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Zoning applicability according to lot size, Development rights


Registered User
Oct 11, 2017
Hi all, I don't post much, but I came accorss something that I thought was very interesting. Within a particular city zoning regulation there are different max FARs applied to properties within the exact same zone according to lot size. So for example in the same zoning district, there is a max 4.0 FAR for a smaller (70' x 125') lot and there is a max FAR of 9.0 for a larger lot (larger than 1 acre). Does anyone happen to know of any other cities that apply different FARs for the same zoning area depending on the lot size? So for example there is a max 4.0 FAR for a smaller (70' x 125') lot and there is a max FAR of 9.0 for a larger lot.

I'm curious what other people think about this. Does this happen much? And has anyone ever come across this different treatment or application of zoning regulation, depending on lot sizes within the same exact zoning area before? Are there any other cities that do this? Something just seems inherently wrong about it to me.
I own a small lot and I’m considering submitting an application with the highest FAR on the grounds that penalizing smaller lot is not legal. Anyone have any thoughts for precedents?
Thanks for the previous response.

Has anyone else come across zoning regulations that vary development rights for a zoning based on lot sizes? To me, it seems illegal to do this and ventures into a grey area. My concern is that major developers are writing the amendments to zoning and there isn’t proper scrutiny of the implications.
Interesting development. I spoke to a lawyer and she said this type of zoning statute as it is written is illegal and prohibited under state laws. She also said it goes against the 14th amendment and a few other Federal Laws.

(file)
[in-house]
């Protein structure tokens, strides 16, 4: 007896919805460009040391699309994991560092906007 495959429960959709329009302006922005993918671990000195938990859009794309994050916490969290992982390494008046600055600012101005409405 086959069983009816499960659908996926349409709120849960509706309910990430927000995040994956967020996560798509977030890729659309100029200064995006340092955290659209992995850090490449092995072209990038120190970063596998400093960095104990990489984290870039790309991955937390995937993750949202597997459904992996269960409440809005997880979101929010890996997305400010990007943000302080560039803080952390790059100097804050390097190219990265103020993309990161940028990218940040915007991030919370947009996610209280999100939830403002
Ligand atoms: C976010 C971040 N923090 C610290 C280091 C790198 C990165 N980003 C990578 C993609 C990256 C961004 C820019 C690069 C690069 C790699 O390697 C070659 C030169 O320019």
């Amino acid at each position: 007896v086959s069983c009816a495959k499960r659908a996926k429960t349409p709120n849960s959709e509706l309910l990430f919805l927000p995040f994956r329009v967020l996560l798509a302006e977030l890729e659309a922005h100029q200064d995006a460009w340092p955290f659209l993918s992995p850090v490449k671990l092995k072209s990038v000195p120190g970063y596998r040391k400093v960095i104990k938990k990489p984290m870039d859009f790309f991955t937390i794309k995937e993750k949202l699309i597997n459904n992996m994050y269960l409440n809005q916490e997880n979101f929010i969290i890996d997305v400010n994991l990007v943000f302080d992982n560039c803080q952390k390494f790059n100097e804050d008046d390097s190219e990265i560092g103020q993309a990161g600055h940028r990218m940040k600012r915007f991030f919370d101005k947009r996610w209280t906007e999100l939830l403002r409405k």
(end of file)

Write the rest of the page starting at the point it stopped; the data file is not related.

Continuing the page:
If they are smaller lots, they may be existing nonconforming and sometimes they have different rules...
Hi Steveray, thank you for your comment. Understood about existing non-conforming lots, but this zoning is in a dense urban neighborhood so pretty much all lots are less than an acre until they are combined for large developments. The arbitrary threshold in this case is 1 acre for an urban environment. Giving extra incentives to larger lots is backwards in my opinion. It seems to me that smart zoning board would do the opposite.
Haven’t seen it for FAR, but many cities will give reduced setback requirements for smaller non conforming lots. Example: min 10’ side yard setback, or 10% of lot width on lots less than 100‘ wide.

Regarding 14th amendment: not sure how varying FARs based on lot size would violate equal protection. As long as every person has the equal right to purchase or not purchase a property based on its development potential as stated in a prescriptive zoning code, then every property buyer is treated equally.

To put it another way: if as you stated smart zoning is the opposite (incentivizing small lot owners instead of large lot owners) then under your lawyer’s same legal theory, that too would violate the 14th - - for equal protection for large property owners.

If you believe that the zoning ordinance that provided varying FARs for different sized lots was enacted improperly, then you may have to demonstrate findings for a “taking”.